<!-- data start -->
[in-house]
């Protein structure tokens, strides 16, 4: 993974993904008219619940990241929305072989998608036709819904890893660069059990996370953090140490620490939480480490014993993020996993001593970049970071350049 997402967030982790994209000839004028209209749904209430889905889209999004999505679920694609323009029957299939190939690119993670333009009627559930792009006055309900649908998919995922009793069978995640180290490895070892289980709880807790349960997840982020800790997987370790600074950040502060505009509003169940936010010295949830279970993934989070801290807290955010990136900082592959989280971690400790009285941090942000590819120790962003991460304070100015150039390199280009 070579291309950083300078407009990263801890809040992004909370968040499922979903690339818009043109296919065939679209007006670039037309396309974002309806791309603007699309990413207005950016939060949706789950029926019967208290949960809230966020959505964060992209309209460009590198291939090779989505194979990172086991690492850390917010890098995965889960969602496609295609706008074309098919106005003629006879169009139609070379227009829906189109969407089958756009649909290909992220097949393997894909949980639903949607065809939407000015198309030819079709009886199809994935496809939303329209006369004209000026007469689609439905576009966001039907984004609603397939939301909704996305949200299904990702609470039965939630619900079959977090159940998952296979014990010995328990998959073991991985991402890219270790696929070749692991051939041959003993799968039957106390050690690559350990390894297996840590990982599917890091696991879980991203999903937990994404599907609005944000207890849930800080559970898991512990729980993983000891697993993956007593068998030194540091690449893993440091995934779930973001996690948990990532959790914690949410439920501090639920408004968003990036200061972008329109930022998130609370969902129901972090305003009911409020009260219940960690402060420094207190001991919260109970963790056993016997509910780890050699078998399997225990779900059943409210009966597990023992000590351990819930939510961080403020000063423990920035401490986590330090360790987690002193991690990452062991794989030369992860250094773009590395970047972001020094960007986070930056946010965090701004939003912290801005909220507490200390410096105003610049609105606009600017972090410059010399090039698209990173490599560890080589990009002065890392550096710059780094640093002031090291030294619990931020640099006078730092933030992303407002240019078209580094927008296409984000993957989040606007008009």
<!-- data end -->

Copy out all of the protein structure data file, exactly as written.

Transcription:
[in-house]
């Protein structure tokens, strides 16, 4: 993974993904008219619940990241929305072989998608036709819904890893660069059990996370953090140490620490939480480490014993993020996993001593970049970071350049 997402967030982790994209000839004028209209749904209430889905889209999004999505679920694609323009029957299939190939690119993670333009009627559930792009006055309900649908998919995922009793069978995640180290490895070892289980709880807790349960997840982020800790997987370790600074950040502060505009509003169940936010010295949830279970993934989070801290807290955010990136900082592959989280971690400790009285941090942000590819120790962003991460304070100015150039390199280009 070579291309950083300078407009990263801890809040992004909370968040499922979903690339818009043109296919065939679209007006670039037309396309974002309806791309603007699309990413207005950016939060949706789950029926019967208290949960809230966020959505964060992209309209460009590198291939090779989505194979990172086991690492850390917010890098995965889960969602496609295609706008074309098919106005003629006879169009139609070379227009829906189109969407089958756009649909290909992220097949393997894909949980639903949607065809939407000015198309030819079709009886199809994935496809939303329209006369004209000026007469689609439905576009966001039907984004609603397939939301909704996305949200299904990702609470039965939630619900079959977090159940998952296979014990010995328990998959073991991985991402890219270790696929070749692991051939041959003993799968039957106390050690690559350990390894297996840590990982599917890091696991879980991203999903937990994404599907609005944000207890849930800080559970898991512990729980993983000891697993993956007593068998030194540091690449893993440091995934779930973001996690948990990532959790914690949410439920501090639920408004968003990036200061972008329109930022998130609370969902129901972090305003009911409020009260219940960690402060420094207190001991919260109970963790056993016997509910780890050699078998399997225990779900059943409210009966597990023992000590351990819930939510961080403020000063423990920035401490986590330090360790987690002193991690990452062991794989030369992860250094773009590395970047972001020094960007986070930056946010965090701004939003912290801005909220507490200390410096105003610049609105606009600017972090410059010399090039698209990173490599560890080589990009002065890392550096710059780094640093002031090291030294619990931020640099006078730092933030992303407002240019078209580094927008296409984000993957989040606007008009």